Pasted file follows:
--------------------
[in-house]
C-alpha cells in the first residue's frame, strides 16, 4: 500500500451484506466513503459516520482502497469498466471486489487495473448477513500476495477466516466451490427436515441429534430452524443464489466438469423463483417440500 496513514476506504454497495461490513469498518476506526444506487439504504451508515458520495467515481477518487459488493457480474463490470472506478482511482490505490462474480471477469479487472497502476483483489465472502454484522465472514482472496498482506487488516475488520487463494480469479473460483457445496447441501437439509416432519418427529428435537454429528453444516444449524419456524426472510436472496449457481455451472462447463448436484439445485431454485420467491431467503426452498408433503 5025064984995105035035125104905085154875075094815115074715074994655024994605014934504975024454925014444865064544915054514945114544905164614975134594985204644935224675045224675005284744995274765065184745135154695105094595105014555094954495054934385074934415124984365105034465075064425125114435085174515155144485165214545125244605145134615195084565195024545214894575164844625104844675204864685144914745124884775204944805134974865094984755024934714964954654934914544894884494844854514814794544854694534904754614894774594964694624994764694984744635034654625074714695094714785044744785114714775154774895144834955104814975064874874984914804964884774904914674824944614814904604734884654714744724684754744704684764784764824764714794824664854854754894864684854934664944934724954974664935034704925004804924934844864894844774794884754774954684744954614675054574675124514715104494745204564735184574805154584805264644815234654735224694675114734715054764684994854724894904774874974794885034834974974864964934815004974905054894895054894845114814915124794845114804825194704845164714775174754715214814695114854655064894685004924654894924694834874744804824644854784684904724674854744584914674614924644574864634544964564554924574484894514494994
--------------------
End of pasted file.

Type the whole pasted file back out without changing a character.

[in-house]
C-alpha cells in the first residue's frame, strides 16, 4: 500500500451484506466513503459516520482502497469498466471486489487495473448477513500476495477466516466451490427436515441429534430452524443464489466438469423463483417440500 496513514476506504454497495461490513469498518476506526444506487439504504451508515458520495467515481477518487459488493457480474463490470472506478482511482490505490462474480471477469479487472497502476483483489465472502454484522465472514482472496498482506487488516475488520487463494480469479473460483457445496447441501437439509416432519418427529428435537454429528453444516444449524419456524426472510436472496449457481455451472462447463448436484439445485431454485420467491431467503426452498408433503 5025064984995105035035125104905085154875075094815115074715074994655024994605014934504975024454925014444865064544915054514945114544905164614975134594985204644935224675045224675005284744995274765065184745135154695105094595105014555094954495054934385074934415124984365105034465075064425125114435085174515155144485165214545125244605145134615195084565195024545214894575164844625104844675204864685144914745124884775204944805134974865094984755024934714964954654934914544894884494844854514814794544854694534904754614894774594964694624994764694984744635034654625074714695094714785044744785114714775154774895144834955104814975064874874984914804964884774904914674824944614814904604734884654714744724684754744704684764784764824764714794824664854854754894864684854934664944934724954974664935034704925004804924934844864894844774794884754774954684744954614675054574675124514715104494745204564735184574805154584805264644815234654735224694675114734715054764684994854724894904774874974794885034834974974864964934815004974905054894895054894845114814915124794845114804825194704845164714775174754715214814695114854655064894685004924654894924694834874744804824644854784684904724674854744584914674614924644574864634544964564554924574484894514494994